Autocannibalism: Types, About, Symptoms, Treatment

Autocannibalism

Extreme autocannibalism is a rare disorder, but there are mild forms that affect much of the population, such as nail-biting. We explain it to you.

Self-cannibalism is a form of cannibalism. This last term is used to refer to the fact of feeding on members of the own species. In autocannibalism, as its name suggests, what happens is that a person eats some part of himself.

Although rare, this situation has been used as a literary and cinematographic device numerous times. For example, in the novel “Hannibal” or in short stories by Stephen King. However, despite its low incidence, it does exist beyond fiction.

In fact, there are very common behaviors that are included within self-cannibalism, such as nail-biting or hair eating. Therefore, in this article, we explain everything you need to know and what its implications are.

What is autocannibalism?

Self-cannibalism is defined as the act of eating oneself. However, this definition is very long. Hearing this word, we tend to imagine a person cutting off a piece of a limb and devouring himself.

While it is true that this would be an example of autocannibalism, it is not necessary to go to that extreme for it to be defined as such. There are simpler and safer gestures that can also be included in the disorder.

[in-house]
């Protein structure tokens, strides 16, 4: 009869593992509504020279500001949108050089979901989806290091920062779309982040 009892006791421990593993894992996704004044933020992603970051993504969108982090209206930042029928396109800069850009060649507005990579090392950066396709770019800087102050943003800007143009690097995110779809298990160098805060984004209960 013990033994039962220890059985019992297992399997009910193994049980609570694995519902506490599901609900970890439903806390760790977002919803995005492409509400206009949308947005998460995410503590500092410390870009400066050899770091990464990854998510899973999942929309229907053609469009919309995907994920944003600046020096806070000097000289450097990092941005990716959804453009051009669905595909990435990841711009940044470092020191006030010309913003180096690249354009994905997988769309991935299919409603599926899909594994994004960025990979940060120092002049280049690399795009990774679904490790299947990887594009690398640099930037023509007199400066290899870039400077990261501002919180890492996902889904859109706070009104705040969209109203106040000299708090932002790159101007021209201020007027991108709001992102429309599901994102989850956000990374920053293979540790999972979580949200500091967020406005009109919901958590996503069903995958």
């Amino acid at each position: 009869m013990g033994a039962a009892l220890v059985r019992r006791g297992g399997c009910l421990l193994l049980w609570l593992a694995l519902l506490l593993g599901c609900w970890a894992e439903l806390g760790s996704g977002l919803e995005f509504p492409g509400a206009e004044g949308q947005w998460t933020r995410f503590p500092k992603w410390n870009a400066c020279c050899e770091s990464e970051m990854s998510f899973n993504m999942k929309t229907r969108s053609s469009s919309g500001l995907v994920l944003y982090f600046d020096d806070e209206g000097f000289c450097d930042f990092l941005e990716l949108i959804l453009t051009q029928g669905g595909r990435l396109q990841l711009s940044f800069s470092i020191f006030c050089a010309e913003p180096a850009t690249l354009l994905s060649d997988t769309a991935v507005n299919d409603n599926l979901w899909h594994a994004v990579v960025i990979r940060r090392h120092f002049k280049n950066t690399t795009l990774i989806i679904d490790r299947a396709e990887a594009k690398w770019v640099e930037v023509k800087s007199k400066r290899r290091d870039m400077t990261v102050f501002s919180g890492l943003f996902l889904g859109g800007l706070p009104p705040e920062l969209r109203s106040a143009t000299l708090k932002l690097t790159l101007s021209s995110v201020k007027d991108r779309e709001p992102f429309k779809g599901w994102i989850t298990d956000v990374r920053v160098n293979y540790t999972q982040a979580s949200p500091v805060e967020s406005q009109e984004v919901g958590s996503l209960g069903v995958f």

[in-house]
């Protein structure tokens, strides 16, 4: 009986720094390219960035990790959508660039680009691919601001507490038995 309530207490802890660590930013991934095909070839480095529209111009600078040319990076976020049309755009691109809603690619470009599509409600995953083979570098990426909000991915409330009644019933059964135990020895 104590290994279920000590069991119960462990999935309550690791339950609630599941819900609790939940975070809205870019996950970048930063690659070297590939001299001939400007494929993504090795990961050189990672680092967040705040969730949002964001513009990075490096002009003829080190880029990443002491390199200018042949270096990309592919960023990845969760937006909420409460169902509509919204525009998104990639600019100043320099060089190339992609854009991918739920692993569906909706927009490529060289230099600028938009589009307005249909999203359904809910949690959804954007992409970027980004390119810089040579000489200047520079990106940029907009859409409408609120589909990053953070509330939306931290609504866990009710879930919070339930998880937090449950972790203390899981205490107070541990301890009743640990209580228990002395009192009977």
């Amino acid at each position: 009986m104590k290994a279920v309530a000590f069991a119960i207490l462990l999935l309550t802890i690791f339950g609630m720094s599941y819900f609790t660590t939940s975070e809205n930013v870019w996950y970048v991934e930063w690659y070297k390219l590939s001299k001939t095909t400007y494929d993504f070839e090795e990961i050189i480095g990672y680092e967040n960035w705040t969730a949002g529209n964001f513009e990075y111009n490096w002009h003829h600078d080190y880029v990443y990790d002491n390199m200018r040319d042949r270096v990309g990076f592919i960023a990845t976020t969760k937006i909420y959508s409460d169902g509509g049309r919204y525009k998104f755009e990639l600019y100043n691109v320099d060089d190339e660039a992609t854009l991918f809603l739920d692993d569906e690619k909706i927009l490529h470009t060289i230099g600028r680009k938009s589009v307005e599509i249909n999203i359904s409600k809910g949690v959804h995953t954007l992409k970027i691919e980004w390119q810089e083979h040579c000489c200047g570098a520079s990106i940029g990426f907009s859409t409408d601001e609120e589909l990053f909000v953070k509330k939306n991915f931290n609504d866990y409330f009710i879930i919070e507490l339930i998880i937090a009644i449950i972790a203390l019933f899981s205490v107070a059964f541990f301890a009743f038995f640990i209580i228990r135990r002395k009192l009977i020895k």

For example, when a person bites their nails or plucks their hair and eats it. Self-cannibalism in its most extreme version is very rare. It is considered a mental disorder, although there are not enough documented cases yet.

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How can it be presented?

Different forms of presentation of this disorder have been defined. Many types of self-cannibalism are considered repetitive, body-centered behaviors. These behaviors respond to the acronym BFRB for Body-Focused Repetitive Behaviors.

They usually appear in response to anxiety or nervousness. This is how the TLC Foundation explains it, which states that more than 5% of the population shows some of these manias or gestures.

Although they are encompassed within self-cannibalism, the objective of these behaviors is not to self-harm or feed. On the contrary, it can even be conceived as a form of grooming—for example, people who bite their nails as a way to keep them short.

The problem is that, although it is not aggressive behavior, it can lead to complications. It is common for scars or infections to appear.

Most typical forms of presentation

We have noted that nail-biting is considered self-cannibalism. This behavior is called onychophagiaIt is an uncontrollable impulse that notably damages the aprons. It can even reach the total removal of the nail.

Trichophagia consists of the compulsion to eat one’s hair. Colloquially it is called Rapunzel syndrome. It is a pathology with consequences since the hair is not digested in the digestive system and can lead to intestinal obstruction.

Lastly, dermatophagia is the action of eating the skin. In most cases, the skin is pulled off the fingers or hands. The problem is that this poses a significant risk of infection.

Why does autocannibalism appear?

study published in Australasian Psychiatry explains that there is a reported case in which self-cannibalism, in its extreme form, was detected in a young man who had no prior psychiatric problem. Nor had he used any substances. However, this is not usual.